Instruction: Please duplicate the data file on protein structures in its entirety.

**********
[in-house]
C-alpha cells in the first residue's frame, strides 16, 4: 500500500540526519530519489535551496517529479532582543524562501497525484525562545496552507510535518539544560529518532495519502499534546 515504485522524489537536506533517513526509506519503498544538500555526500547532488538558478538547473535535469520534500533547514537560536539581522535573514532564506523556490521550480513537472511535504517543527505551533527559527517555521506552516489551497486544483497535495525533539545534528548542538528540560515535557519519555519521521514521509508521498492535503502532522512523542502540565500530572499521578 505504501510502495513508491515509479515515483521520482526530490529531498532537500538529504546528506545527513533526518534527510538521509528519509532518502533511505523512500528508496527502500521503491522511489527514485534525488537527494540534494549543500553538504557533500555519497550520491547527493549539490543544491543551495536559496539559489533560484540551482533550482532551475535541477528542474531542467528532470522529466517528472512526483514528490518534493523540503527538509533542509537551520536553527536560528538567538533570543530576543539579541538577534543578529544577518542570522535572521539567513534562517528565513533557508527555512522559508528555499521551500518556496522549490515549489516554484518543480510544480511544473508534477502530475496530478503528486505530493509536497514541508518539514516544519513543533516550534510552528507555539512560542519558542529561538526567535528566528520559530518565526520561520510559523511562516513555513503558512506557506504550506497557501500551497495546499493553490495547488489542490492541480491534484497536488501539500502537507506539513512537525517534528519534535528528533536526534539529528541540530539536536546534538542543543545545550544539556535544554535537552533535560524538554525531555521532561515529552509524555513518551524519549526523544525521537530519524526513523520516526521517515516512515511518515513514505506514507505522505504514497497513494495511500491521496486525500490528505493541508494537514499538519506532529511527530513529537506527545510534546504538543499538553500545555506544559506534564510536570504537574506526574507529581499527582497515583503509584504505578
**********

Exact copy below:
[in-house]
C-alpha cells in the first residue's frame, strides 16, 4: 500500500540526519530519489535551496517529479532582543524562501497525484525562545496552507510535518539544560529518532495519502499534546 515504485522524489537536506533517513526509506519503498544538500555526500547532488538558478538547473535535469520534500533547514537560536539581522535573514532564506523556490521550480513537472511535504517543527505551533527559527517555521506552516489551497486544483497535495525533539545534528548542538528540560515535557519519555519521521514521509508521498492535503502532522512523542502540565500530572499521578 505504501510502495513508491515509479515515483521520482526530490529531498532537500538529504546528506545527513533526518534527510538521509528519509532518502533511505523512500528508496527502500521503491522511489527514485534525488537527494540534494549543500553538504557533500555519497550520491547527493549539490543544491543551495536559496539559489533560484540551482533550482532551475535541477528542474531542467528532470522529466517528472512526483514528490518534493523540503527538509533542509537551520536553527536560528538567538533570543530576543539579541538577534543578529544577518542570522535572521539567513534562517528565513533557508527555512522559508528555499521551500518556496522549490515549489516554484518543480510544480511544473508534477502530475496530478503528486505530493509536497514541508518539514516544519513543533516550534510552528507555539512560542519558542529561538526567535528566528520559530518565526520561520510559523511562516513555513503558512506557506504550506497557501500551497495546499493553490495547488489542490492541480491534484497536488501539500502537507506539513512537525517534528519534535528528533536526534539529528541540530539536536546534538542543543545545550544539556535544554535537552533535560524538554525531555521532561515529552509524555513518551524519549526523544525521537530519524526513523520516526521517515516512515511518515513514505506514507505522505504514497497513494495511500491521496486525500490528505493541508494537514499538519506532529511527530513529537506527545510534546504538543499538553500545555506544559506534564510536570504537574506526574507529581499527582497515583503509584504505578